Shoulder issue forces FAU’s Jack Breshears to retire

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With spring practice set to kick off this week, Florida Atlantic and Lane Kiffin have found their offensive line a little lighter than previously expected.

According to the Palm Beach Post, Jack Breshears is retiring from the sport and is no longer with the football program. The Post wrote that, according to a source, the lineman “no longer had the same passion he did for football when (former FAU head coach) Charlie Partridge was there.”

Kiffin will be entering his second season with the Owls, replacing the dismissed Partridge in December of 2016.

Breshears, who will remain on scholarship but won’t count against FAU’s 85-man limit, played in six games as a redshirt freshman in 2016 before suffering a season-ending injury. He played in two games this past season the shoulder issue surfaced again.

Prior to his decision to move on from the sport, Breshears had been a candidate for a starting job this season.

Dad of Alabama’s Matt Womack confirms starting RT son to miss spring practice after foot surgery

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Alabama will kick off spring practice later on Tuesday, but the reigning national champions will do so without an integral piece of its offensive line.

The father of the lineman, David Womack, confirmed to that Matt Womack will undergo surgery Wednesday to repair a broken bone in his right foot.  As a result, the rising redshirt junior will miss all of the Crimson Tide’s 15 spring practice sessions.

Per David Womack, his son suffered the injury while jumping boxes during workouts.

Recovery time is expected to be in the range of six weeks, which means that, barring a setback, he’ll be fully healthy for the start of summer camp in early August.

Womack started all 14 games at right tackle in the Tide’s run to its 17th national championship last season.  As a redshirt freshman the year before, Womack, a three-star member of UA’s 2015 signing class, played in nine games.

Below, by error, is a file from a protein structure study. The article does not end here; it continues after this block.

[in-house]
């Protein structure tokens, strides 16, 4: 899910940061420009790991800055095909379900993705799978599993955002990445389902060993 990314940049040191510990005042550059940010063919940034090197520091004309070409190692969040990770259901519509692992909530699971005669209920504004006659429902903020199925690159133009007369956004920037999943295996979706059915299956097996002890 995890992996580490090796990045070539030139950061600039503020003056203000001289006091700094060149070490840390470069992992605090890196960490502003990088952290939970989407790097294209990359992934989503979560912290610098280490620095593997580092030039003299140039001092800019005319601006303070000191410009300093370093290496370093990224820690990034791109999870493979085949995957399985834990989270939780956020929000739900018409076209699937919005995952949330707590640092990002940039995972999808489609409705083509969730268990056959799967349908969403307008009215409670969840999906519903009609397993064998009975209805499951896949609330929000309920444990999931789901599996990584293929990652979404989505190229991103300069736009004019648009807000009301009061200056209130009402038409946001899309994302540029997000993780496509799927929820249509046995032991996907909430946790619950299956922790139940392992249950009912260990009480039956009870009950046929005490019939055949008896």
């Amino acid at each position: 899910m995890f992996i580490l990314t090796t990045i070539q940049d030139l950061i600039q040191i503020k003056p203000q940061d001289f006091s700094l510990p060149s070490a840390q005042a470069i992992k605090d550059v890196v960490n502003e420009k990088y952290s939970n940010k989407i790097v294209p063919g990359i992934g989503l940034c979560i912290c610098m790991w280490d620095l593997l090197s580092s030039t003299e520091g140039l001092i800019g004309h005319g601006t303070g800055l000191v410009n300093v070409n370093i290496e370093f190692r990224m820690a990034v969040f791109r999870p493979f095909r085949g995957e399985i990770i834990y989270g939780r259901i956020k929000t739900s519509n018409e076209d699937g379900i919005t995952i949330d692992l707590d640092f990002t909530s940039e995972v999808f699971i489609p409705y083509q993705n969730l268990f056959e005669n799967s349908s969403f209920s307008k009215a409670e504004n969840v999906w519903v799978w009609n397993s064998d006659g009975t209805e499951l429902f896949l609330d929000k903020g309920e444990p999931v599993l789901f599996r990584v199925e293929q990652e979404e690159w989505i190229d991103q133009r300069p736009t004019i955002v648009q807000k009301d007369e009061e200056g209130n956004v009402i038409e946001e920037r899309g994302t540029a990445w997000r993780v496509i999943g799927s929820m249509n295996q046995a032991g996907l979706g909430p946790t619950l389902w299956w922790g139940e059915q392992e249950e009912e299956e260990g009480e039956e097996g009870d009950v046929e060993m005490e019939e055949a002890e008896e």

Kansas loses assistant coach… to the oil industry

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This might be the most Big 12 way ever to lose an assistant football coach.

According to both and the Lawrence Journal-World, Todd Bradford is leaving his post as Kansas’ linebackers coach.  The reason?  He’s returning to the oil business.

Bradford was fired as the defensive coordinator at Maryland in January of 2012, with that dismissal, and the health of his mother, leading to him leaving the coaching profession for a job in the oil field for the next four years.

“A guy that I was involved with and had business dealings when I was in the oil world before I was helping with my mom reached out to me,” Bradford told when it came to his decision-making process this time around. “He told me he had some companies that were doing really well and he needed someone to come in and help me run them. He asked if I was interested and I told him I was happy coaching.

“Then he called two more times after that and offered me the job after signing day. I turned it down twice. But each time the offer was getting a little bit better and by the third time financially it was oil world money.”

Bradford spent his first two seasons with the Jayhawks as linebackers coach.  The football program had previously confirmed that he would coach safeties in 2018.